This would quickly change thanks to the advent of streaming video which meant that, for the first time, complete and utter nerds with nothing better to do could finally spend their precious time staring at a bunch of middle aged men talking about video games through the magic of the internet. Where once the presentation budget was spent almost entirely upon increasingly elaborate booths on the showfloor, Microsoft, Sony and Nintendo started scrabbling over each other to make their press conferences seem more important and showy than their competitors in order to provide the most interesting fodder for online television services, such as Gamespot TV.
The result was a war of attrition. The lecture theatres were replaced with sports venues, the vinyl backdrops with massively overengineered structures full of screens and lights, and the middle aged men in suits were replaced with the exact same middle aged men in suits because, for some reason, they’re really hard to shake.
The Viral Age
But these days, in which the money men had near-total control over the message they were sending out would not last forever; the rise of Youtube and Web 2.0 culture led to a massive shift in the balance of power between the manufacturers and the audience. Whereas once the masses were content to sit and watch the presentations (and then moan afterwards about just how bad they were), the ease at which short videos could be shared online meant that the audience could actively affect opinions on both the event and the products they were selling. Whilst Sony’s disasterous 2006 press conference (in which they announced the launch games and price for the PS3) wasn’t particularly out of the ordinary for the time, it was quickly edited down into a number of short, meme-spawning mashups that reinforced every negative opinion about the system.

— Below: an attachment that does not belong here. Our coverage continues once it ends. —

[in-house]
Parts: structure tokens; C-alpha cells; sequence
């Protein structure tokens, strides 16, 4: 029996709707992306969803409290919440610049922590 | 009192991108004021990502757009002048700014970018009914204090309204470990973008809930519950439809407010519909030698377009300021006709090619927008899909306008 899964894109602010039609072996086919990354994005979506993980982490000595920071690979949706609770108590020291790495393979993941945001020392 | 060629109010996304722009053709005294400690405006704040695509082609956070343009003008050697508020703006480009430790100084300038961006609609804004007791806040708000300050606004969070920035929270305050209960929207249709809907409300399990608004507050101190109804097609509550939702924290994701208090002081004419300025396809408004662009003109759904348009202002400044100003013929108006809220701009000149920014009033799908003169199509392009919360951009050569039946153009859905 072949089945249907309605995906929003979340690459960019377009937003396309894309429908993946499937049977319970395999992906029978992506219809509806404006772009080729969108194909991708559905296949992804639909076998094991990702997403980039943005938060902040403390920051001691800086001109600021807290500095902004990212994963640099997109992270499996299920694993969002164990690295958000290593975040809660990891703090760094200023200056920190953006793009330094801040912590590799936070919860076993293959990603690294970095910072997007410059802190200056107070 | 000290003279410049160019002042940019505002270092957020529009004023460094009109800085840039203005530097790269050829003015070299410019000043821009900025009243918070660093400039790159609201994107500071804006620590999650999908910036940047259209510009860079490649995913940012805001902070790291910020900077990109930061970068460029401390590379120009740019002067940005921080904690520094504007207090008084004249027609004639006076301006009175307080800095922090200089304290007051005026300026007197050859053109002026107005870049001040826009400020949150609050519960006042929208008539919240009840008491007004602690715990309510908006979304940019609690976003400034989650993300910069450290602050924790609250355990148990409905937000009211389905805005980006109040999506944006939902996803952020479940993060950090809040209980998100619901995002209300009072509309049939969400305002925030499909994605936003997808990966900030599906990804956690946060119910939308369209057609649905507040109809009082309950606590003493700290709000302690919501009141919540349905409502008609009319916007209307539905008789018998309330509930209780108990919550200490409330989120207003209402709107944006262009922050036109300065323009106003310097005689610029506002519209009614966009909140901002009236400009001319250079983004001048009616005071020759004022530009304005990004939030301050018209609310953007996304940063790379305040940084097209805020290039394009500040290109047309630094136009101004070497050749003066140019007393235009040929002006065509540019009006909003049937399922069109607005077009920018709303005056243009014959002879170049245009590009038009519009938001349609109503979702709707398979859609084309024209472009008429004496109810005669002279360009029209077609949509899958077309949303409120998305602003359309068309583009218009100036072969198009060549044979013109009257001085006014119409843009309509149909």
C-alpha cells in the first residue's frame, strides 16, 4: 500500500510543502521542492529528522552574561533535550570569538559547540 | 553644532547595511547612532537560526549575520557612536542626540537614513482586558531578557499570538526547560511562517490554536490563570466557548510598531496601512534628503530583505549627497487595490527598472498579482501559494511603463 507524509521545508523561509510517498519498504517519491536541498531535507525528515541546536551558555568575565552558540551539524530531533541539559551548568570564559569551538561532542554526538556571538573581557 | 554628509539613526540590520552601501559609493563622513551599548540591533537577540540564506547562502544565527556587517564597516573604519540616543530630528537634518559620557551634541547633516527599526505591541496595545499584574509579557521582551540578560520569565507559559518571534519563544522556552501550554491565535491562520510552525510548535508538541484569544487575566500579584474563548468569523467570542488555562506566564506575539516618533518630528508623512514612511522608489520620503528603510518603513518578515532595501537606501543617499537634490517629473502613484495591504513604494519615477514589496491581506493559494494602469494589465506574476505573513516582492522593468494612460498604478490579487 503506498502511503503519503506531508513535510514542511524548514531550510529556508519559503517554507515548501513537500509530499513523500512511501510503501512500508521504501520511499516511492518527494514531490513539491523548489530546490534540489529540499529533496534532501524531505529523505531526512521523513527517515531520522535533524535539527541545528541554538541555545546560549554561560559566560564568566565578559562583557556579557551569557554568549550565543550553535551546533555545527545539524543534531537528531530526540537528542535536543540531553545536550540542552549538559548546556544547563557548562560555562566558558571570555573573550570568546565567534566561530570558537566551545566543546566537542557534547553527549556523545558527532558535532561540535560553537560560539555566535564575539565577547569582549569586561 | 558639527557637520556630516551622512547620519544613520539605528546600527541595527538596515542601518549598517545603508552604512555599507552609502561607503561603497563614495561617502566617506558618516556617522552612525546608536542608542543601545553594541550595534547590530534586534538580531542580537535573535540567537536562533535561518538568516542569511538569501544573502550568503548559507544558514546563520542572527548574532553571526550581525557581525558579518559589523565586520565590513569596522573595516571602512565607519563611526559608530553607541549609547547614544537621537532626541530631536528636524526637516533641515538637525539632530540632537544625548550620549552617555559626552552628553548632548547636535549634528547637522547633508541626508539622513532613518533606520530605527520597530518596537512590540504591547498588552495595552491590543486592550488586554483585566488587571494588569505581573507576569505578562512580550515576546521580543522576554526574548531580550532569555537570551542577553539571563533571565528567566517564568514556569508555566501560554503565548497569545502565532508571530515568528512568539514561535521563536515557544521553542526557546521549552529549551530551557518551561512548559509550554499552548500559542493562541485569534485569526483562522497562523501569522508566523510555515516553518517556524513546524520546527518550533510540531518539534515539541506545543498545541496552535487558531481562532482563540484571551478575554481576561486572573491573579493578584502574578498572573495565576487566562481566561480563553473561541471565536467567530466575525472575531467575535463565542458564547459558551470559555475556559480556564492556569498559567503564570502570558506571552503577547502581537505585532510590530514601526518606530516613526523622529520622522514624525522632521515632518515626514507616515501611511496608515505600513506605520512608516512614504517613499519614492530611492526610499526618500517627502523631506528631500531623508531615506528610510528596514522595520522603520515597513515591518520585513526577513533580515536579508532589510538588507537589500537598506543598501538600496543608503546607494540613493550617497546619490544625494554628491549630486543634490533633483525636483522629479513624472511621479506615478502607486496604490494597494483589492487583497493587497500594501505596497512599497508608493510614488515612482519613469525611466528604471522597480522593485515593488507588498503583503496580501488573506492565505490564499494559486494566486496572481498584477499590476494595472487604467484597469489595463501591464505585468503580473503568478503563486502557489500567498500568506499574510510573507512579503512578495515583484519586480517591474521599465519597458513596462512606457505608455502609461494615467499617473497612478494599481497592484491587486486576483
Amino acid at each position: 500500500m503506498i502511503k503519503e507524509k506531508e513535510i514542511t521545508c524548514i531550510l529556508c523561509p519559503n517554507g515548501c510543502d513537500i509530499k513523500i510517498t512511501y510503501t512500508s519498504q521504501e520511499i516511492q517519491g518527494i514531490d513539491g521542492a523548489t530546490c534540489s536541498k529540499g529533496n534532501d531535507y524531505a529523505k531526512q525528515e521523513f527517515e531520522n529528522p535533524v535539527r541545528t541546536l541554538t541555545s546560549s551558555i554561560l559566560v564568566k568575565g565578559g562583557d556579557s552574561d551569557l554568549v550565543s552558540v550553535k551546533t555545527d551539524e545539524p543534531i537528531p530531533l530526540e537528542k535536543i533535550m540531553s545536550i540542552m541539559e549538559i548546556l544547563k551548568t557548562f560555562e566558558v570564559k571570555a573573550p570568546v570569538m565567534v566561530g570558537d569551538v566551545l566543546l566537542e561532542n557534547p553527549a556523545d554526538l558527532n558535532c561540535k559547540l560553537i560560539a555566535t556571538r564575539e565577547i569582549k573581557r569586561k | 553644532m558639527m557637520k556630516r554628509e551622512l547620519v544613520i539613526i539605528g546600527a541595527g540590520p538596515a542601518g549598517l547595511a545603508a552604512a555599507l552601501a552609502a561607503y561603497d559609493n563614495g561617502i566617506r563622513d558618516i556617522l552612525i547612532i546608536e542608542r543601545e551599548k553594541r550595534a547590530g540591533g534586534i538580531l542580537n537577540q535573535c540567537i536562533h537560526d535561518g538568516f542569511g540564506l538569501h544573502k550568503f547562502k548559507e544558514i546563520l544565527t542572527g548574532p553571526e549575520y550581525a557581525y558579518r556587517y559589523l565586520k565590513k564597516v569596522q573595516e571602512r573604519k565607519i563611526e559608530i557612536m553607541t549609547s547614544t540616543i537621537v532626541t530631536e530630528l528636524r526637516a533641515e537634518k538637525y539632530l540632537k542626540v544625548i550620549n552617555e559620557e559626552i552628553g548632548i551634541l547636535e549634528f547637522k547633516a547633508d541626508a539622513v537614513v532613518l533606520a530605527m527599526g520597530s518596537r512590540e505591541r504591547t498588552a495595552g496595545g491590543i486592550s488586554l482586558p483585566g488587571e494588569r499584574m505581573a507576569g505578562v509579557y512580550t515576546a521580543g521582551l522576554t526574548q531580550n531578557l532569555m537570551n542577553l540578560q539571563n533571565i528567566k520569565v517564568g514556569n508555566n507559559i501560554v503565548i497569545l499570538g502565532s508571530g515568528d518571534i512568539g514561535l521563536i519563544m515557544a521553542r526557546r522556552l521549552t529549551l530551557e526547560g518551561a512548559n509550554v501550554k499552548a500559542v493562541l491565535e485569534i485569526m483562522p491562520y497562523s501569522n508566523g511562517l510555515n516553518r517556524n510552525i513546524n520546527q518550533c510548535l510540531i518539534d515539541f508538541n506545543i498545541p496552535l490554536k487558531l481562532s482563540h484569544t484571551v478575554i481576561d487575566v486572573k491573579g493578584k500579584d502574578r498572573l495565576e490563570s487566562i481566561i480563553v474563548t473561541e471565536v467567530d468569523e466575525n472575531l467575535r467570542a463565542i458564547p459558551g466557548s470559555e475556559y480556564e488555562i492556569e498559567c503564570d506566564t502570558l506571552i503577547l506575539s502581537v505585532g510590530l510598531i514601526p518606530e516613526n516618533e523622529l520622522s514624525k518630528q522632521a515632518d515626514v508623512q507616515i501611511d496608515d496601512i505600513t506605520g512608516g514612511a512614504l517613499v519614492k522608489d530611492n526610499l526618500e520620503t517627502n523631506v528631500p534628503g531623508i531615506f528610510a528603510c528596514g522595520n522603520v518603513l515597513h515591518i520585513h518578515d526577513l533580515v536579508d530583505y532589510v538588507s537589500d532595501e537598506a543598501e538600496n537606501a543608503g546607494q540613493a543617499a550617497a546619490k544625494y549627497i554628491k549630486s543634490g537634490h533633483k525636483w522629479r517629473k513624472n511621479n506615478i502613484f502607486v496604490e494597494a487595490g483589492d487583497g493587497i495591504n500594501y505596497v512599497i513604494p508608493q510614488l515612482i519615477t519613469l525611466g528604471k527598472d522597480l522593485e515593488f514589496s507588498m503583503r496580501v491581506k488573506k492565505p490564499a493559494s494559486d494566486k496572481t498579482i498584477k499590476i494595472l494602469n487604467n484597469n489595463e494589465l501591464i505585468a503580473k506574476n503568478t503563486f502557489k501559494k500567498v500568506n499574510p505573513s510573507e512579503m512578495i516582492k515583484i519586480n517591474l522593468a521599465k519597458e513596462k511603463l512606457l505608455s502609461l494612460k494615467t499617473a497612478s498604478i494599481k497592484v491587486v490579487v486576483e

Whilst it’s hard to say exactly what effect videos like these had on eventual sales, it’s no secret that Sony’s weak E3 showing actively damaged the Playstation 3’s image at launch, reducing the most powerful system on the market to a mere joke for at least a year afterwards. It’s also fair to say that Sony came to fear the nature of the viral video; a few months later Sony’s PR company were caught creating a fake grassroots viral video for the PSP titled ‘All I Want for Christmas is a PSP’. It did not go down well.
The Wilderness Years
And then the whole thing collapsed. Whilst there had been grumbling amongst studios and journalists that the show was just getting too big and too open to function properly (mainly by snobby types who considered themselves too good for good honest little independent bloggers like yours truly) for a few years, it wasn’t until after the 2006 show that the ESA decided to do anything about it.